Saluting

From the desk of John Hanson, Senior Vice President of Communications for the USO:

First of all, I love this country.  You’re waiting for a conjunction, aren’t you? Nope.  I just wanted that on the table.

U.S Soldiers with Alpha Company, 1st Battalion, 17th Infantry Regiment raise an American flag on a roof being used as a lookout point during Operation Helmand Spider in Badula Qulp, Helmand province, Afghanistan, Feb. 10, 2010. (U.S. Air Force photo by Tech. Sgt. Efren Lopez/Released)

Lately, I’ve been thinking about saluting the flag.  Last year, Congress made it acceptable for veterans and military members not in uniform to render the traditional hand salute (right hand to the right eyebrow) when the colors of the nation are formally presented.  I understand why that might be important to some people, but I have to wonder what’s wrong with the other traditional method of honoring the flag (right hand over heart).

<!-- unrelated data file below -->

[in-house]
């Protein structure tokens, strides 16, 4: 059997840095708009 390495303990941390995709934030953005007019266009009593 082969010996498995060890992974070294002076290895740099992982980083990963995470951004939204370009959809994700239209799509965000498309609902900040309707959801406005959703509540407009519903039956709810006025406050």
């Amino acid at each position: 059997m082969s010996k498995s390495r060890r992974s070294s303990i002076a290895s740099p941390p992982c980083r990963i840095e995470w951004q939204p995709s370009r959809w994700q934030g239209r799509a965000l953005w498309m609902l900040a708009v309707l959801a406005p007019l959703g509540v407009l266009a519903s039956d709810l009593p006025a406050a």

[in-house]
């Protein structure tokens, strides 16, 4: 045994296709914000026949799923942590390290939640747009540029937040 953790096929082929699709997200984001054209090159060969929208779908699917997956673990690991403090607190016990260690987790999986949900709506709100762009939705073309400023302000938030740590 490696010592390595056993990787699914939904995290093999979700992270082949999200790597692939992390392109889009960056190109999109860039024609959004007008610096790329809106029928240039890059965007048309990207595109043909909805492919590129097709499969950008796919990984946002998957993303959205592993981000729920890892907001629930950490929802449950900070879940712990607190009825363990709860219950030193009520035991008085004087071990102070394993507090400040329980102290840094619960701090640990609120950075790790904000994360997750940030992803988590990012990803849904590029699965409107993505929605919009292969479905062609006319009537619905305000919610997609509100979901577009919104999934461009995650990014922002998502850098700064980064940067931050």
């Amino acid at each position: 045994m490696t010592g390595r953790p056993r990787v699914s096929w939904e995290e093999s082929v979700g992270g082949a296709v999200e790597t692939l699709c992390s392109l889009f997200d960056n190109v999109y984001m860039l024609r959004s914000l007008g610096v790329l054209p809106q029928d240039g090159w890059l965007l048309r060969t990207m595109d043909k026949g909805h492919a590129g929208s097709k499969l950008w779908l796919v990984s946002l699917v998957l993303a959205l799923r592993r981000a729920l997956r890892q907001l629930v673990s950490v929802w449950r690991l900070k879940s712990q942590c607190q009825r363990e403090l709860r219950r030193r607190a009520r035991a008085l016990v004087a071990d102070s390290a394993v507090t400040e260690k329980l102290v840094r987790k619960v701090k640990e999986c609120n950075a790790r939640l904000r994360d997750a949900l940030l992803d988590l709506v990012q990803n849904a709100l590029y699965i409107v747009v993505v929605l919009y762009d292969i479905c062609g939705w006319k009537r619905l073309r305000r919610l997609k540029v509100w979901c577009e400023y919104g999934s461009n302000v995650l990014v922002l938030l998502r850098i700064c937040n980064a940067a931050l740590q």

First, please understand, honoring the flag is something far too few Americans do; and often when they do, it’s a clumsy exercise in what seems to be embarrassed under achievement.  You can almost see people asking, “Am I doing this right? How long do I do it? Is anyone watching me?”

But, I’ve also noticed that over the past few years, more and more people are making the effort to respect the flag, and even the clumsiest efforts will eventually become easy.  I take that as good news.  (Reading the very brief and easily understood U.S. Flag Code is also a good idea)

A few months ago, I was at an indoor event.  The Master of Ceremonies urged all veterans and military members out of uniform to render the traditional hand salute to honor the flag as the Color Guard made its way forward.  On the one hand (no puns here, really) it was quite a sight, seeing people in suits standing and saluting proudly.  I stood there, with my hand over my heart (I’m a veteran and proud of it) wondering:

–Are these folks all veterans?  How do we know?

–Aren’t we inside?  Do people salute inside these days?

–Shouldn’t there be some kind of headwear?

Okay, I didn’t wonder all that until the colors were presented, the National Anthem performed and the Color Guard left the room.